The night before surgery a man from Bob's church in MN called. He encouraged me and read me Is. 41:10, and I decided to write it on my hand so that I could read it when I wasn't feeling well. The Lord really drew near to me during those long days and nights in the hospital. "Do not fear, for I am with you; Do not anxiously look about you, for I am your God. I will strengthen you, surely I will help you, Surely I will uphold you with My righteous right hand."
Looking back I consistently see the Lord's faithfulness to me. We're definately not done with this trial, but I find comfort in how God has been so faithful to us this far. Surely He will continue to be faithful!
Really early Sunday morning I got a new nurse. When he first came into my room he looked kind of unhappy and was wearing a mask over his face. After taking my vital signs he leaned over and pulled up my shirt to listened to my heart. Then he let out a really wet cough, then sniffled. I thought to myself, great, I'm going to get sick. I imagine he got sent home, because somebody replaced him shortly afterwards.
On Sunday morning the doctors removed the drain bulb from my neck. I was so relieved to have that thing gone because each movement I made was pulling on the wound. A drain tube is a plastic tube that went into the right side of my neck to drain the fluids from the incision. With that tube gone they said I could go home if I wanted to. So we decided to go home.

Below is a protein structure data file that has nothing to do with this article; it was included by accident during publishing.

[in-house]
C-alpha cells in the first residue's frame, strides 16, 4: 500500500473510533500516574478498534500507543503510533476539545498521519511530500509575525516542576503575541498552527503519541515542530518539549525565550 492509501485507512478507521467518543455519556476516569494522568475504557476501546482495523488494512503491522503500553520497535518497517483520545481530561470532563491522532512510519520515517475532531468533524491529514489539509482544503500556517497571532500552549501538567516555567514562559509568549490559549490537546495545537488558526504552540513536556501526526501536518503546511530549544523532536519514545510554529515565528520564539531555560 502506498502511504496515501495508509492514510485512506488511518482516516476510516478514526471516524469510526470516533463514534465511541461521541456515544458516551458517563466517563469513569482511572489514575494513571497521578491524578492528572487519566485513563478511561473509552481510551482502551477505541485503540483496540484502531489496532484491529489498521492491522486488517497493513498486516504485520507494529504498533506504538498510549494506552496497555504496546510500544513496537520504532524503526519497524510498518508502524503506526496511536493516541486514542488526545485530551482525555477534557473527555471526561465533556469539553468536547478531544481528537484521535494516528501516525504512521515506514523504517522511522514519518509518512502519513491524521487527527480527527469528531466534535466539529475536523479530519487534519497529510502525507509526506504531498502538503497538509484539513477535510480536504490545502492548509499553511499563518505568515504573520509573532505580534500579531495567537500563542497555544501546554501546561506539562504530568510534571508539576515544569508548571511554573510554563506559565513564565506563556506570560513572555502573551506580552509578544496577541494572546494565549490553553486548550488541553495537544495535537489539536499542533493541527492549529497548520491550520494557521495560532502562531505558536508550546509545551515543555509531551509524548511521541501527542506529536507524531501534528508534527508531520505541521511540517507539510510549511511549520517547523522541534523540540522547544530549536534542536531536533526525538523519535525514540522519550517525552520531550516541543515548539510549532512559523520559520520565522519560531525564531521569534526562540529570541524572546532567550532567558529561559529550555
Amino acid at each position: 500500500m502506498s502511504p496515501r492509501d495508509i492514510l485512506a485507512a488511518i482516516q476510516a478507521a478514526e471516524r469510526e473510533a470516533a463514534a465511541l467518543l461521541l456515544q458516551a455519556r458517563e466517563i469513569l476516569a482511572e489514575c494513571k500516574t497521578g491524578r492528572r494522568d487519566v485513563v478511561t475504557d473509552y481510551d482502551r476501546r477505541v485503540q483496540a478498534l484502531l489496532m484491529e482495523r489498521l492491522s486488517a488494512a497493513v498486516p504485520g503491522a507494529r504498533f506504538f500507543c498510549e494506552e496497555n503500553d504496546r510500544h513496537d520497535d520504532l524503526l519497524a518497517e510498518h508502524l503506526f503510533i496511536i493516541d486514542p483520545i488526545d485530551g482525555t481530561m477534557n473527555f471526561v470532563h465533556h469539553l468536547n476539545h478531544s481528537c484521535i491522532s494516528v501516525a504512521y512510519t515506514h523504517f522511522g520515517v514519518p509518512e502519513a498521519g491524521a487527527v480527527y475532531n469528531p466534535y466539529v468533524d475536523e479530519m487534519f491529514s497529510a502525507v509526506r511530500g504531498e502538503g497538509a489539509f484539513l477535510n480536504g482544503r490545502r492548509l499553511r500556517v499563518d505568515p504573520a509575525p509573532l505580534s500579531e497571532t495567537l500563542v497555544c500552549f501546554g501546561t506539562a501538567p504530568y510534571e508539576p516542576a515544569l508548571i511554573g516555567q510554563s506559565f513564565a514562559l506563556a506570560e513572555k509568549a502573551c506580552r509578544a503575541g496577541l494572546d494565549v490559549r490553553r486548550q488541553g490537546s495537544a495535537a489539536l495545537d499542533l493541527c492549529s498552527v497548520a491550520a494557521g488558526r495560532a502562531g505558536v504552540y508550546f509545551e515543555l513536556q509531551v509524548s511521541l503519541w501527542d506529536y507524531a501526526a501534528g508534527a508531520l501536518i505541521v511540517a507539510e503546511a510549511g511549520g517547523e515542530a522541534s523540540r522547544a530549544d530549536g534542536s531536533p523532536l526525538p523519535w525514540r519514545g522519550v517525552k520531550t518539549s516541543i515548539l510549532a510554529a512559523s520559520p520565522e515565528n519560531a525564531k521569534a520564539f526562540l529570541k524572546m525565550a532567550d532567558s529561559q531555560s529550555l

Sleeping in my own bed was so much better than the hospital bed. I did end up getting a pretty bad cold, though. My fever shot up to about 103 for a while and throughout the day we were able to get it down to around 100 with tylenol. I was a little scared for a while there, but God really just healed me of the cold in about a day and a half. It has added to some of the soreness of my throat, but I'll get over it.
Now I'm home with my family and my parents. Its so wonderful to have everybody in the same house. I'm thankful that my parents are always there to support and encourage me no matter what. My dad left today on a red-eye because he has to work tomorrow, but my mom is staying. Just like I said about the hospital, the only bad thing about having my family by my side right now is that they eat all sorts of wonderful home-cooked foods, and I just sit and watch. Well, now that the surgery part of this cancer battle is over with, lets look forward to how God is going to work in the coming weeks.
Praise God for answering the following prayers:
1) They were able to get the tumor out through the mouth.
2) There were no major complications and the surgery went smoothly. The doctors and hospital staff were also generally very helpful and kind.
3) The Lord provided a lot of encouragement through the difficult times these past several weeks.
4) My fever went away and I got over the cold quickly.
5) I was able to take down all my medications and antibiotics on schedule so far. I am also beginning to be able to transition to a smoothie-type diet.
Keep praying for:
1) Erik Greene - They have stopped sedating him, but he is still in a coma. Praise God that he seems to be responding a little. I don't have an update today, but keep praying that he'll get better.
2) Pray for proper healing of my tongue and that I will be able to speak and swallow properly.
3) Pray that the pathology results will come back negative everywhere.
4) Pray that the cancer would not return.